(Last Updated on : 26/08/2014)
Horn Shell is a group of adventurous and gregarious univalves plentiful along the seashores and in brackish and fresh water. The sea forms are common on mud banks and pools in the inter-tidal area and among the seaweeds on which they feed. The brackish water forms abound in the oozy slime flats of estuaries; and the freshwater forms on the sand and muddy banks of rivers and lakes. Horn Shells have a tendency to migrate from the sea to the land and adjust themselves to the new environment. They are often seen moving on semi-fluid slime, slowly creeping over low-laying land and browsing on the tiny vegetable growths on the bases of the trunks of coconut trees and mangrove trees. They return to the slimy beds after feeding. These univalves are capable of remaining out of water for several days because their breathing system is specialized - they have a well-developed siphon and their gill filaments are broken up into a close network of blood tubes. Zoologists say that some species can live out of water for three months.
These univalves possess shells which vary in size and sculpture, but all are elongated, tapering towards the apex and broad and bell-like at the mouth end. They resemble small 'horns' or trumpets' and hence the name Horn Shells. The more common and abundant genera found in India are: Cerithium, Potamides, Telescopium and Tiara.
Cerithium is a purely marine form. It is found in plenty in tide-pools and muddy rocks at half-tide. The shells are about three centimetres long with many whorls, their mouth semi-circular and channelled at both ends. The whorls are slightly rounded, bearing a series of smooth nodules on the outside, black or red in colour. Sometimes thin lengthwise thickenings are also present.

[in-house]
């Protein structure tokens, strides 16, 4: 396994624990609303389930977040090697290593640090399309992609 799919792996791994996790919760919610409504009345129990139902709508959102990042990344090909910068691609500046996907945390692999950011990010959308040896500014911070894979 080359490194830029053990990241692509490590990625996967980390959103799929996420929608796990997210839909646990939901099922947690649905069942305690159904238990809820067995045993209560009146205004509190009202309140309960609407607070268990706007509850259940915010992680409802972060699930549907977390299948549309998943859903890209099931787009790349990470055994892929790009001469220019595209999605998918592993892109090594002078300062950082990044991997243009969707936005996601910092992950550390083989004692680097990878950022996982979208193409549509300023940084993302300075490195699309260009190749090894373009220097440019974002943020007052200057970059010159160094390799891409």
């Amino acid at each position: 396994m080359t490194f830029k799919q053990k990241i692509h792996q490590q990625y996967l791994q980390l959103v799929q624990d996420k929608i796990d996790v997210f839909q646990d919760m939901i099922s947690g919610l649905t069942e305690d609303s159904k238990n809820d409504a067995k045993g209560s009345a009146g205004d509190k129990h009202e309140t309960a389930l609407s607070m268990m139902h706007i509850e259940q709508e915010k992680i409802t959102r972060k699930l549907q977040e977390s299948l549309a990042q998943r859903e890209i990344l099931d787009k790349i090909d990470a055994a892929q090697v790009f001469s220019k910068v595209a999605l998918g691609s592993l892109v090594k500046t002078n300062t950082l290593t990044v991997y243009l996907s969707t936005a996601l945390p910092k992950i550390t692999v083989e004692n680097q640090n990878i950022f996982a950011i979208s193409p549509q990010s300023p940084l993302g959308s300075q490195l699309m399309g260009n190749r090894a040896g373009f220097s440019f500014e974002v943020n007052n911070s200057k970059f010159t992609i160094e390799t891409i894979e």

Potamides is a brackish-water genus often found in multitudes on the mud flats of estuaries. Especially in the months of February and March the weed-grown shallows with slimy bottom will be found to be teeming with Potamides. They closely resemble Cerithium in size and sculpture but the outer lip is larger and turned out. The whorls are regular and rounded. The general colour is brown or brackish red, with a few whitish spiral lines. Telescopium is a large brackish-water genus, measuring nearly twelve centimetres. It has no tubercles or ridges. The aperture is strongly channelled. The surface colour is greyish brown but the interior is smoothed over with a thick layer of plum-coloured enamel. The animal thrives in soft exposed mud of backwaters.
Tiara looks like a small Potamides with rounded whorls, the surface of which is ornamented by thin transpiral ribs. The shell mouth is not channelled. It is a freshwater genus. Living specimens are found in plenty on the muddy and sandy banks of rivers and canals and in the shallow ditches dug around coconut palms for watering. Economically Horn Shells are very important and useful. In many parts of Indian - Konkan districts of the west, Godavari River
and Krishna River
in the east and Tinnevelly and Tuticorin in the south - the small shells of Cerithium and Potamides are collected in basketfuls, burnt in kilns and converted into quicklime. This lime slaked with water is ideal for whitewashing. The flesh of the large Telescopium is wholesome food.